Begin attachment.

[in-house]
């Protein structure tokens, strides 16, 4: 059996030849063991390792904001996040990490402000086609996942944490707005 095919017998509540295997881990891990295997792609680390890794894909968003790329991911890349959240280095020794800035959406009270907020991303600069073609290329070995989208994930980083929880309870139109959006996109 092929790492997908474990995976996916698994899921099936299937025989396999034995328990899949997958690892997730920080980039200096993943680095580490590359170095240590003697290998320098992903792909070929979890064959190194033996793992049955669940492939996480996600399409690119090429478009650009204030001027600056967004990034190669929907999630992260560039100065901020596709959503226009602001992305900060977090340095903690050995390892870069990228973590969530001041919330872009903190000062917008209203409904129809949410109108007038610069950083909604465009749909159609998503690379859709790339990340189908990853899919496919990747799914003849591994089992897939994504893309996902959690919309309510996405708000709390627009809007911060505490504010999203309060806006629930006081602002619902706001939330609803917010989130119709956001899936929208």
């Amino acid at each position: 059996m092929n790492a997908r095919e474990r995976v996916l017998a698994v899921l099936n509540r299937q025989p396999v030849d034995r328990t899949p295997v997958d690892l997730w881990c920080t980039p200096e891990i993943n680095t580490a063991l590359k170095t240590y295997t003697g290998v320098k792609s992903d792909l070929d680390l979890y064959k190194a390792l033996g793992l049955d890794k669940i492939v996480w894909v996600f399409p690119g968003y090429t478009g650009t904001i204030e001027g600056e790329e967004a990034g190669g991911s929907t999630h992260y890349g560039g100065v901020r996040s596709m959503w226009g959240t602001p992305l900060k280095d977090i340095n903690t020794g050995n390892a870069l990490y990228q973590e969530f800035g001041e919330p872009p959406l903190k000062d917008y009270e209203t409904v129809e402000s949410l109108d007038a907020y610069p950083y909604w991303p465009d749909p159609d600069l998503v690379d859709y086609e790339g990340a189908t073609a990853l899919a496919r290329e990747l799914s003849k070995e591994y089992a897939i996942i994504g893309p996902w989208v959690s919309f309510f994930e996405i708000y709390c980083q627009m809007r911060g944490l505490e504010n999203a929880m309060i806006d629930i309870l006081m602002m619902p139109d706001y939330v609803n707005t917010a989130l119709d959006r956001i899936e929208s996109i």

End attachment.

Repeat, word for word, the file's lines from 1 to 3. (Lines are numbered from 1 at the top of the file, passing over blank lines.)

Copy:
[in-house]
């Protein structure tokens, strides 16, 4: 059996030849063991390792904001996040990490402000086609996942944490707005 095919017998509540295997881990891990295997792609680390890794894909968003790329991911890349959240280095020794800035959406009270907020991303600069073609290329070995989208994930980083929880309870139109959006996109 092929790492997908474990995976996916698994899921099936299937025989396999034995328990899949997958690892997730920080980039200096993943680095580490590359170095240590003697290998320098992903792909070929979890064959190194033996793992049955669940492939996480996600399409690119090429478009650009204030001027600056967004990034190669929907999630992260560039100065901020596709959503226009602001992305900060977090340095903690050995390892870069990228973590969530001041919330872009903190000062917008209203409904129809949410109108007038610069950083909604465009749909159609998503690379859709790339990340189908990853899919496919990747799914003849591994089992897939994504893309996902959690919309309510996405708000709390627009809007911060505490504010999203309060806006629930006081602002619902706001939330609803917010989130119709956001899936929208």
């Amino acid at each position: 059996m092929n790492a997908r095919e474990r995976v996916l017998a698994v899921l099936n509540r299937q025989p396999v030849d034995r328990t899949p295997v997958d690892l997730w881990c920080t980039p200096e891990i993943n680095t580490a063991l590359k170095t240590y295997t003697g290998v320098k792609s992903d792909l070929d680390l979890y064959k190194a390792l033996g793992l049955d890794k669940i492939v996480w894909v996600f399409p690119g968003y090429t478009g650009t904001i204030e001027g600056e790329e967004a990034g190669g991911s929907t999630h992260y890349g560039g100065v901020r996040s596709m959503w226009g959240t602001p992305l900060k280095d977090i340095n903690t020794g050995n390892a870069l990490y990228q973590e969530f800035g001041e919330p872009p959406l903190k000062d917008y009270e209203t409904v129809e402000s949410l109108d007038a907020y610069p950083y909604w991303p465009d749909p159609d600069l998503v690379d859709y086609e790339g990340a189908t073609a990853l899919a496919r290329e990747l799914s003849k070995e591994y089992a897939i996942i994504g893309p996902w989208v959690s919309f309510f994930e996405i708000y709390c980083q627009m809007r911060g944490l505490e504010n999203a929880m309060i806006d629930i309870l006081m602002m619902p139109d706001y939330v609803n707005t917010a989130l119709d959006r956001i899936e929208s996109i």